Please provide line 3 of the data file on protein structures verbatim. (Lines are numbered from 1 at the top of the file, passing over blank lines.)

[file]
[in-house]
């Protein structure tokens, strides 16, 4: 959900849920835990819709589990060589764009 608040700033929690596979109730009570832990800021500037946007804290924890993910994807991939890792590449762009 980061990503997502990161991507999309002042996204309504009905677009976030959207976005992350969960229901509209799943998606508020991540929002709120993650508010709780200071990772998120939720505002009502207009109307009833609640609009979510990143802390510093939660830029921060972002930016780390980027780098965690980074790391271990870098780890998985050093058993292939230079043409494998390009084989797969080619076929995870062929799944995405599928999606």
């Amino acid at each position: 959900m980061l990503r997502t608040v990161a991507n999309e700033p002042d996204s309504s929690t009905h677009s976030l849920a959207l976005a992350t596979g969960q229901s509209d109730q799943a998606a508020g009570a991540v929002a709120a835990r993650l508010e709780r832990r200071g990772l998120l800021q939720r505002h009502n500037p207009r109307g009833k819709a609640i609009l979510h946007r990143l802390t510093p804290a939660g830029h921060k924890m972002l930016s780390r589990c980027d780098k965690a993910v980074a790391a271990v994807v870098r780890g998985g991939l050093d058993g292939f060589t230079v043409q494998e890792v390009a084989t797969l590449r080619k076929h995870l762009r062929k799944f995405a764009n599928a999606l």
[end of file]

């Amino acid at each position: 959900m980061l990503r997502t608040v990161a991507n999309e700033p002042d996204s309504s929690t009905h677009s976030l849920a959207l976005a992350t596979g969960q229901s509209d109730q799943a998606a508020g009570a991540v929002a709120a835990r993650l508010e709780r832990r200071g990772l998120l800021q939720r505002h009502n500037p207009r109307g009833k819709a609640i609009l979510h946007r990143l802390t510093p804290a939660g830029h921060k924890m972002l930016s780390r589990c980027d780098k965690a993910v980074a790391a271990v994807v870098r780890g998985g991939l050093d058993g292939f060589t230079v043409q494998e890792v390009a084989t797969l590449r080619k076929h995870l762009r062929k799944f995405a764009n599928a999606l």